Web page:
Baby Buzzard - Radio control sport model. Scaled down old-timer design.
Quote: "RCM's Dick Kidd tried out Art Hemler's prototype of this scaled down old-timer and found out you can get twenty minute flights on two ounces of fuel. Baby Buzzard, by Art Hemler.
How do you convert a glider guy to flying power? It's easy! Just get RCM's Bill O'Brien to let him fly his Buzzard Bombshell (oz5360). That's what happened to this hard-nosed glider jockey, who wouldn't be caught dead near one of those oil chuckers. I was at least enjoying some of the feeling of free flight with my gliders, even if I did resort to the terrible sin of radio to bring it home again. But an engine - ugh!
After handing back the transmitter, fact is, I could hardly wait to get my hands on the February 1973 issue of RCM and reread Bob Harrah's article on the Bombshell and its history. After acquiring a set of plans, I proceeded to build my own. Talk about flying for fun! I'd spend all day Sunday flying and come home dead tired (that good kind of tired you get after flying all day). Twenty minutes of flying from a two ounce tank and an OS Max .35 is nothing to sneeze at these days! The Buzzard cruises at 1/8 throttle. You only open it to climb. Operating expense is at a minimum.
Well, somehow I acquired an Enya .09. RC engine. What to do with it? Why not scale down the Bombshell to accept it? Two thirds scale should be about right, giving me about a 48 in span. Why, I could haul that in the VW.
The prototype came out quite tail heavy due to careless use of the wrong weight balsa in the wrong places. The required weight necessary to balance the airplane seemed wasteful to me. It was flown anyway, with a 2 oz tank, Kraft two channel brick and the throttle wired open. I thought that 2 oz tank would never run out! For six minutes it was nothing but up, circling ever upward. From now on I would only use half a tank.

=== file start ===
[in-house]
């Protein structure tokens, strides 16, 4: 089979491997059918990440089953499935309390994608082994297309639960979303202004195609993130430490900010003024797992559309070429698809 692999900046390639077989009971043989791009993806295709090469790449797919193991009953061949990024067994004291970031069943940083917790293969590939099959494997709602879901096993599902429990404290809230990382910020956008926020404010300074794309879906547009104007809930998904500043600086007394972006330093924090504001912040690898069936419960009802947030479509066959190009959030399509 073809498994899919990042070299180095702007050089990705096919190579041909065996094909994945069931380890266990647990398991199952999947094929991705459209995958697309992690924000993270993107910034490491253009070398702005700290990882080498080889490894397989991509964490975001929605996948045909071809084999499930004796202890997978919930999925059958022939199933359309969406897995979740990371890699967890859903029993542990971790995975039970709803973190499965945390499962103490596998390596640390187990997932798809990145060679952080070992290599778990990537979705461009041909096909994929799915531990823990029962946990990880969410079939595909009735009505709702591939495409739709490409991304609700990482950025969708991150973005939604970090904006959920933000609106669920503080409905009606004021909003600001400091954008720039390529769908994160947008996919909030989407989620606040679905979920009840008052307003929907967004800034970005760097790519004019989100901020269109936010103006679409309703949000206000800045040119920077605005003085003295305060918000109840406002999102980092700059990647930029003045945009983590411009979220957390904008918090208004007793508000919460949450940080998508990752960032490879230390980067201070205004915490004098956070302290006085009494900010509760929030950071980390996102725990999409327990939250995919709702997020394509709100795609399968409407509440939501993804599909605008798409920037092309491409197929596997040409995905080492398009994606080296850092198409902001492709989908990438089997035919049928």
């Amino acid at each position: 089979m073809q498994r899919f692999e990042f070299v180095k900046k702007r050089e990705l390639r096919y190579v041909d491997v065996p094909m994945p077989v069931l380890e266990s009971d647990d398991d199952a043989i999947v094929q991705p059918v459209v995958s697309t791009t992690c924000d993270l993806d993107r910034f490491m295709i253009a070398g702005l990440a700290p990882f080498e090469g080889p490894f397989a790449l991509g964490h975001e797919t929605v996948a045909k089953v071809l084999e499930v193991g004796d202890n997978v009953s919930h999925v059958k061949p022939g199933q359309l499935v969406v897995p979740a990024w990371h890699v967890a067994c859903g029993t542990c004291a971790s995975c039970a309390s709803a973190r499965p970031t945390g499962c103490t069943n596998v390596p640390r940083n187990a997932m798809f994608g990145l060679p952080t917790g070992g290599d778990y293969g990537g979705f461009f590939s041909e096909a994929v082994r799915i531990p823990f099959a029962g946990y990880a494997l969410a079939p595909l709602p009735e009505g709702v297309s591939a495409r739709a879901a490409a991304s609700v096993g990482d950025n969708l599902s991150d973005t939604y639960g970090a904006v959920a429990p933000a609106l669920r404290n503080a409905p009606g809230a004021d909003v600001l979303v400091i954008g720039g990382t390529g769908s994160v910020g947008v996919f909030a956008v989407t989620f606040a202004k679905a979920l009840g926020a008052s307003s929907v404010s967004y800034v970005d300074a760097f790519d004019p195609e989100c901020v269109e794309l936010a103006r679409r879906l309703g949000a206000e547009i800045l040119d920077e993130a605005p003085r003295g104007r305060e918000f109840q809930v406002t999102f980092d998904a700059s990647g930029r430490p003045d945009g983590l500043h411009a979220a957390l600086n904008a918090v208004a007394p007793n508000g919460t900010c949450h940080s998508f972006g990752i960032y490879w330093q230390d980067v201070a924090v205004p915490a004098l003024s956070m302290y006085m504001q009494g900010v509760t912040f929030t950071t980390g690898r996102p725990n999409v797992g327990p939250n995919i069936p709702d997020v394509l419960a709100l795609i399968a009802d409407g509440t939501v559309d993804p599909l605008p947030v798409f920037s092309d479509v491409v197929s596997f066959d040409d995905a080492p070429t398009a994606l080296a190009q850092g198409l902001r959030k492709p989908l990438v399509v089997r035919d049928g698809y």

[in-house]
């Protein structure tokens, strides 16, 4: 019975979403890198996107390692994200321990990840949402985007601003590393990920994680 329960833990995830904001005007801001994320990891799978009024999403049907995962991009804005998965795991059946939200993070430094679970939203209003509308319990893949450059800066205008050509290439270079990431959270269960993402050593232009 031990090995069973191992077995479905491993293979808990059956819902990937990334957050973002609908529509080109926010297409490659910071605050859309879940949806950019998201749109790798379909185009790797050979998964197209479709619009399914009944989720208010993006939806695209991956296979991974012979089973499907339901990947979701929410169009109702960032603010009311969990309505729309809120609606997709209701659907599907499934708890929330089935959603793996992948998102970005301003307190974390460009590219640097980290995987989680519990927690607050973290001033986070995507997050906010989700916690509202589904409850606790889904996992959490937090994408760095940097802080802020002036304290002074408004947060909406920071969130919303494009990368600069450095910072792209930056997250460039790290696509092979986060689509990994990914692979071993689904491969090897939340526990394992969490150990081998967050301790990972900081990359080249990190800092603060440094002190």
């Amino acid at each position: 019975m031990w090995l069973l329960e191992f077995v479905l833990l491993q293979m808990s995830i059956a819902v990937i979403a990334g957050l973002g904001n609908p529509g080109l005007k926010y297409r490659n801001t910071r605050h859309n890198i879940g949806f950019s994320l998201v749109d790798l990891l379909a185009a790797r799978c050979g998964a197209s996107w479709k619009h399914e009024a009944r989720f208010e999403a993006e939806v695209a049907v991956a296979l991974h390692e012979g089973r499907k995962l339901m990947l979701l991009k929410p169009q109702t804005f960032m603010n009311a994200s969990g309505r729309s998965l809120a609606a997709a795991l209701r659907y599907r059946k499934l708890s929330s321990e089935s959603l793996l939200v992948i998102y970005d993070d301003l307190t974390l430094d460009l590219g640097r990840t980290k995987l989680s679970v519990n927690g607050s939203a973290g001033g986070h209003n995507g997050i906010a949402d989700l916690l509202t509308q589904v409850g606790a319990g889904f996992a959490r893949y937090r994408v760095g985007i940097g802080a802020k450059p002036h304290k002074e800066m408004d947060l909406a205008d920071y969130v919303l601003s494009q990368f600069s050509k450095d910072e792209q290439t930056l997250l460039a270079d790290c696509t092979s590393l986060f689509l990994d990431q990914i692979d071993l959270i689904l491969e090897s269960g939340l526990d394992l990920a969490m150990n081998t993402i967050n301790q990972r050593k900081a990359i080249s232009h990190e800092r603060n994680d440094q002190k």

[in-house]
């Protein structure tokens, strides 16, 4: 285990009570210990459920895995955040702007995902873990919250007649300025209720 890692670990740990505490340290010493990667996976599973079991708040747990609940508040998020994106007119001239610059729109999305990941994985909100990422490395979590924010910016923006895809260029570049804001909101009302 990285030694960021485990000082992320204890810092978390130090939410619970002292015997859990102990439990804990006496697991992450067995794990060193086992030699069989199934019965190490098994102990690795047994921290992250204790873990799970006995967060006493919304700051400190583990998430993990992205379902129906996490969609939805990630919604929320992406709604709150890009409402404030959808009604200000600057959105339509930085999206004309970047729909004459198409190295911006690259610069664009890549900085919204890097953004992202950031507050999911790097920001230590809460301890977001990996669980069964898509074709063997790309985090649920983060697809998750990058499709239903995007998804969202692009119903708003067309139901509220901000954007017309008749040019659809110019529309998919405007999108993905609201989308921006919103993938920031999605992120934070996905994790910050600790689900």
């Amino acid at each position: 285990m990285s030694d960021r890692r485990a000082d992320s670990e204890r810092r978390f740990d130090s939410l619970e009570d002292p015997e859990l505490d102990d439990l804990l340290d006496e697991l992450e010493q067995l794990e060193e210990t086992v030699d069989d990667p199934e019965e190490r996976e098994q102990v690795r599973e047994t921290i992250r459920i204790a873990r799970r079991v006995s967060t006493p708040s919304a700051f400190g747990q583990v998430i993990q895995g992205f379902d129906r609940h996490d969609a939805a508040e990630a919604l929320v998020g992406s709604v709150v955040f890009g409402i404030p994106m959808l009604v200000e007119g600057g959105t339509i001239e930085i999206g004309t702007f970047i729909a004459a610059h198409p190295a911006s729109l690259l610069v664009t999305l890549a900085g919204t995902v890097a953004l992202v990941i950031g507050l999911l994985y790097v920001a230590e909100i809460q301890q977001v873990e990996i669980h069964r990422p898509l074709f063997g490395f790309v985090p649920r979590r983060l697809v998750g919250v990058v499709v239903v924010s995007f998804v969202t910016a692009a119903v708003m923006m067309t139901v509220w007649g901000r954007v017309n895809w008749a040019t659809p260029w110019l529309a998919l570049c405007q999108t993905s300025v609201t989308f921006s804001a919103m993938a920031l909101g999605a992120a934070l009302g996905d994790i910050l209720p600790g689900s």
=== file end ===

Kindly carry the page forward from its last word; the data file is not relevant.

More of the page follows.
Then came the glide, and what a glide! Just like her big sister. In fact, it was just like the Amigo (oz4428), and that Amigo had a glide. Heavy or not, it took fifteen minutes to touchdown and I know I rushed it in the nervousness of that first flight. (Even now the glider guys ask me to go up and find out where the thermals are.)
Two more Baby's were constructed with careful consideration to keeping the tail light. An OS Max .15 was used but this time with throttle servo. Now I could fly as low and as slow as I ever cared to with the niceties of the most completely docile airplane available. I could taxi back to the flight line, forget about that walk back to the Hi-Start, and enjoy the same pleasure that I had received from soaring.
The comments and questions that I receive at the field indicate that all modelers are starting to feel the pinch of the energy crisis. Some supplies are getting harder to buy, spruce and balsa, for example. Others are beginning to cost more. So why not start thinking smaller, building smaller? The Baby Buzzard is one way to go with-out sacrificing excellent flying quality. You probably have enough in your scrap box to carry a long way into the construction of the Baby.
Fuselage. Sides are cut from medium weight 3/32 sheet balsa making certain that both are of equal hardness and bendability. Mark the locations of the bulkheads on the inboard sides and cement 1/8 square uprights into place. Cut and install 1/8 hard balsa doublers at the forward end with 5 minute epoxy (white glue would warp here). Make bulkheads F1 through F3 of 1/8 ply. Cement plywood doublers to F2 and F3 (epoxy). Drill 1/16 holes for landing gear lacing at this time. Locate. and install the engine mount blind nuts in F1 and an extra blind nut somewhat lower for balancing weight later..."
Update 01/04/2015: Replaced this plan with a clearer copy, thanks to Balsaworkbench and theshadow.
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